Solar System > Tides of Fire (1996)

Tides of Fire

T his picture shows Jupiter seen from the surface of its closest Galilean moon, Io. Because Io is so close to Jupiter, it is constantly engaged in a tug-of-war with the planet's considerable gravity. On Earth, the Moon's gravitational pull, and to a lesser extent the Sun's, are responsible for the oceans' tides. However, on Io, the Jupiter-induced tides are so strong that the little moon is literally being turned inside out – in the form of volcanoes. Io is the most volcanically active object known to exist in the entire Solar System. A slightly modified version of this image made the cover of the May 2000 issue of the US magazine Asimov's Science Fiction.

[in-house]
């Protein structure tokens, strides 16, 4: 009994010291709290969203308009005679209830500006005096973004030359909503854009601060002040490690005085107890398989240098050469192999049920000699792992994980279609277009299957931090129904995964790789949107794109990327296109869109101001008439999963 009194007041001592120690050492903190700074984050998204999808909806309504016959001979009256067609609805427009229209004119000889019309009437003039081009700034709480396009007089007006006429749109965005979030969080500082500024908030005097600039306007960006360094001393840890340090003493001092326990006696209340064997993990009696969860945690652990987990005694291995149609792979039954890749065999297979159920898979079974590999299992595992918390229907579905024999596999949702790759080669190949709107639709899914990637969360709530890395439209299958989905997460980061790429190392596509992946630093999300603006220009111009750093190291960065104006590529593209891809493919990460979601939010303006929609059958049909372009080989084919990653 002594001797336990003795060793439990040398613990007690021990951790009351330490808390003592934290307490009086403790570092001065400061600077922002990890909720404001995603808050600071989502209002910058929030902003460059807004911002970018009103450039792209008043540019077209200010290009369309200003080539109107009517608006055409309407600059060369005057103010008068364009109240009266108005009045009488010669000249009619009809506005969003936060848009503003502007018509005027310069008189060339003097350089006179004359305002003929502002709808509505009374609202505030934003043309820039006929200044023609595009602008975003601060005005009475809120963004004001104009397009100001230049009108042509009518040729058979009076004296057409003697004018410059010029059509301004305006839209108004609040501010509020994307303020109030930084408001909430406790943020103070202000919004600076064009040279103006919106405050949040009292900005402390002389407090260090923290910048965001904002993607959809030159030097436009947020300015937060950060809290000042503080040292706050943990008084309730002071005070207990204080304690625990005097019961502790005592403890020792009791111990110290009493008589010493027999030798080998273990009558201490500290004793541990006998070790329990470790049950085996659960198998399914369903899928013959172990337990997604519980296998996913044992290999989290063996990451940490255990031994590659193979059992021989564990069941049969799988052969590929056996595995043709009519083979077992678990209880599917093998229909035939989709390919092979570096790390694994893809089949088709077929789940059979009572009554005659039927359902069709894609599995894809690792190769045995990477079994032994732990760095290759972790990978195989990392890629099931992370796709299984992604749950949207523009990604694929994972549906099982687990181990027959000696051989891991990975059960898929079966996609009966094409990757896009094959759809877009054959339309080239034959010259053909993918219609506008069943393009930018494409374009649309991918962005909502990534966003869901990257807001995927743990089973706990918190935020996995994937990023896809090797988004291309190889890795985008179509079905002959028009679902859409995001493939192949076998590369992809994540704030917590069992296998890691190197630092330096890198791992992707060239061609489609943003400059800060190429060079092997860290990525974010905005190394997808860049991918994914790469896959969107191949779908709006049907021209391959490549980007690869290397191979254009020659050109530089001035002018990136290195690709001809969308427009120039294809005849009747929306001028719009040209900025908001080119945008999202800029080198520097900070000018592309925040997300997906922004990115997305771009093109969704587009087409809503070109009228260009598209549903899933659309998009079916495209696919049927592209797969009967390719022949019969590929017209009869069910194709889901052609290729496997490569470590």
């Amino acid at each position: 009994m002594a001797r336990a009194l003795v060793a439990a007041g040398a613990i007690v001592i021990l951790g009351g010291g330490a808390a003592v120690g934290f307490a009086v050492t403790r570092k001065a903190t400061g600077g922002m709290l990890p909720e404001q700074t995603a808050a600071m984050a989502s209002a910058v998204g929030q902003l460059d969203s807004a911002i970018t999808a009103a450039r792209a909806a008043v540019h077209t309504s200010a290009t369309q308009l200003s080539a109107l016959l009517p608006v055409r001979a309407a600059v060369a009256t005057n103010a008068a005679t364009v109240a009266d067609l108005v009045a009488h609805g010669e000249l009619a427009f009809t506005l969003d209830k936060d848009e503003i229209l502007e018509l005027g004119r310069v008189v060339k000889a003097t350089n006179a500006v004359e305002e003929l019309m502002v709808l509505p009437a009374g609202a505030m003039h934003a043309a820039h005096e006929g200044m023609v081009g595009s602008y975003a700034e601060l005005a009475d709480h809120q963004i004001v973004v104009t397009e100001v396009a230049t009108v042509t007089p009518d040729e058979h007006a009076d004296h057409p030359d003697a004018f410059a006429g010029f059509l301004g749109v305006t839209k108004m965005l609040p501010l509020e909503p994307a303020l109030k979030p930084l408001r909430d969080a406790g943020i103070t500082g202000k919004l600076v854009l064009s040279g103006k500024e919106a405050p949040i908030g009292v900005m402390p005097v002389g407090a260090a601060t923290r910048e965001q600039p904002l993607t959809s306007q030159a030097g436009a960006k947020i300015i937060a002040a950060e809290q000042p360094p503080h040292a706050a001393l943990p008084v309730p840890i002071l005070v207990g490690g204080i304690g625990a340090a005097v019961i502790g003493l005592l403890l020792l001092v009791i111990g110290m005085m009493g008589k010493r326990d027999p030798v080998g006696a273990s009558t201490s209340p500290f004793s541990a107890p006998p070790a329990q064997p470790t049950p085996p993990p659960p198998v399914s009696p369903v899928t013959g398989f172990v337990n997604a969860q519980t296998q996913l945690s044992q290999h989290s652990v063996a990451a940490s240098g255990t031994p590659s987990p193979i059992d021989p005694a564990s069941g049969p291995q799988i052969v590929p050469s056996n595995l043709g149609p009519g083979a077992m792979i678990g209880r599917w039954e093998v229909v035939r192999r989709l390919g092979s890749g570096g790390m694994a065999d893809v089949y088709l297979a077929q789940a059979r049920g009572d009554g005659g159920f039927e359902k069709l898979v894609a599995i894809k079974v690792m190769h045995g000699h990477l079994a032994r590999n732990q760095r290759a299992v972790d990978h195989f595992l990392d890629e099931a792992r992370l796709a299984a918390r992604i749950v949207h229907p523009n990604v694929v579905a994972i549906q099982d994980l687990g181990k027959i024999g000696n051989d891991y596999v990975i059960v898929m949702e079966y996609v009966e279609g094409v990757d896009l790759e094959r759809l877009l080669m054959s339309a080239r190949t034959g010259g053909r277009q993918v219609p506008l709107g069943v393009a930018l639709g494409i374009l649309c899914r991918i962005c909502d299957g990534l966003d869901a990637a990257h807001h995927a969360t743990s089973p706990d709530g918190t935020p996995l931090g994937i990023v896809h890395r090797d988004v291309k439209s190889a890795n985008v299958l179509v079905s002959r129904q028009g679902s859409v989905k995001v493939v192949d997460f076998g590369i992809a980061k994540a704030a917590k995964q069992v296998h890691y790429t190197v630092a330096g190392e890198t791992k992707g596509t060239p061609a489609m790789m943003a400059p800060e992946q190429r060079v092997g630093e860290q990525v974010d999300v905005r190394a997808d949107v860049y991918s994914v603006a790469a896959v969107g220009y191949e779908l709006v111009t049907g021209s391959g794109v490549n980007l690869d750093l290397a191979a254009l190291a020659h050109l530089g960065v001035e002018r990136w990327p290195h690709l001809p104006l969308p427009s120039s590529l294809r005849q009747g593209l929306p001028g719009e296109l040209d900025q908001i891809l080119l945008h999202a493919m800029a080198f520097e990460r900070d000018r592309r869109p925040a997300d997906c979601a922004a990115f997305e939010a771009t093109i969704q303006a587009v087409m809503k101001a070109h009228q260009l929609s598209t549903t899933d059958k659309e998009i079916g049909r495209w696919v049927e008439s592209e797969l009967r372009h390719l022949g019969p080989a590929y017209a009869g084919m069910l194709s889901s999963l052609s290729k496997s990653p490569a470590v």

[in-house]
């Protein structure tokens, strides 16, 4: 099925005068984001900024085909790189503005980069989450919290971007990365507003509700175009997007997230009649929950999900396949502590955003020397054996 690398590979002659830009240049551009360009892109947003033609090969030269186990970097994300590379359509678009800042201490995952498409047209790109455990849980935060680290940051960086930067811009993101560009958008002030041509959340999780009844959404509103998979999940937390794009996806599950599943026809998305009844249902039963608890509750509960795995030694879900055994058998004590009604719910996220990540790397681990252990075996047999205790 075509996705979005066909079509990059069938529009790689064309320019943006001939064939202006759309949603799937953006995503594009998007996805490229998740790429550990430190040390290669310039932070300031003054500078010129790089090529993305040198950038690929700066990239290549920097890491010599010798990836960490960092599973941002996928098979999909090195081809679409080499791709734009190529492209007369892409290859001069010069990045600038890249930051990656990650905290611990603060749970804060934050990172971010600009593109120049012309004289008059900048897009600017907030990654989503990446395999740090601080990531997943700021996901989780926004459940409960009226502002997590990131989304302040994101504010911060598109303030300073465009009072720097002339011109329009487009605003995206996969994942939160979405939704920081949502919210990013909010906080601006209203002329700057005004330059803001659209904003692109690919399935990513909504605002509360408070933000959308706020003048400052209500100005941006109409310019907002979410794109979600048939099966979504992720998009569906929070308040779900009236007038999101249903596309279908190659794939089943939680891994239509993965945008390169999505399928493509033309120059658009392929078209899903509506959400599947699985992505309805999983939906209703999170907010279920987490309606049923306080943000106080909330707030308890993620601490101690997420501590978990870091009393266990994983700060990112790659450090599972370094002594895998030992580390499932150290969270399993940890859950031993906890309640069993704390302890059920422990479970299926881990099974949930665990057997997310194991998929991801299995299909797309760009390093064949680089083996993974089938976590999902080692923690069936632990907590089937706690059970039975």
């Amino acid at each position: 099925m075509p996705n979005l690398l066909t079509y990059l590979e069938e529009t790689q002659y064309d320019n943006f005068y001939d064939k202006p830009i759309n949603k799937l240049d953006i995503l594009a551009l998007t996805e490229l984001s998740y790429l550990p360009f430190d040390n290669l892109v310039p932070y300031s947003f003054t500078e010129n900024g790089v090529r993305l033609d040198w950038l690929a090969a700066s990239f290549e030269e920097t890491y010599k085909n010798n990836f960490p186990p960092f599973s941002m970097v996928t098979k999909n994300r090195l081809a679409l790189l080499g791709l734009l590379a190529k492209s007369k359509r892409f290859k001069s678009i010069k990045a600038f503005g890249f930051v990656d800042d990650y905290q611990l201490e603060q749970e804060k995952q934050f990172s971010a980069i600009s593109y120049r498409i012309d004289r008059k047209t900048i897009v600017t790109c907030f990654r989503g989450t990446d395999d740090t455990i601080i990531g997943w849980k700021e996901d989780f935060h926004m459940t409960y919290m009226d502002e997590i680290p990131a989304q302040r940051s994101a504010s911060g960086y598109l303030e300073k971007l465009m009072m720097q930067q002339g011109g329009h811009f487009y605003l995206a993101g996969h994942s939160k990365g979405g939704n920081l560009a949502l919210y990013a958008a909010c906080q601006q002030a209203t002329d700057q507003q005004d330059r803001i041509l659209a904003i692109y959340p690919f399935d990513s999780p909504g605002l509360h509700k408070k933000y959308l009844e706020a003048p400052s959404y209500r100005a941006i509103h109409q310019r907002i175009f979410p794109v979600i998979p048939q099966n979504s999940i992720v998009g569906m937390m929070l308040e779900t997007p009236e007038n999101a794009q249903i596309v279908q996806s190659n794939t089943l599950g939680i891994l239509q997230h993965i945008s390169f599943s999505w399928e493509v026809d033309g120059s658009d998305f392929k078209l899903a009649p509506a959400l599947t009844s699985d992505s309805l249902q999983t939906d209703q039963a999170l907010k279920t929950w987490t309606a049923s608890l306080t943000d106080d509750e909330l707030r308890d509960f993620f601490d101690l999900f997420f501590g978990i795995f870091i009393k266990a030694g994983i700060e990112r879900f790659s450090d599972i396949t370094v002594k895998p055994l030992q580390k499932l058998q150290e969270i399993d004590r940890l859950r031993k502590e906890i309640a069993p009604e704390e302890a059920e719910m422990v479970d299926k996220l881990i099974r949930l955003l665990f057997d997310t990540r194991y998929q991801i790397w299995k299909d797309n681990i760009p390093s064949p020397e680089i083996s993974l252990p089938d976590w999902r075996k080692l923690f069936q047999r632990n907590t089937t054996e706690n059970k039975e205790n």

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Details

Name: Tides of Fire

Category: Solar System

Medium: Acrylic

Date: 1996

Client: Personal

Tags: Jupiter gas giant landscape planet traditional art volcanism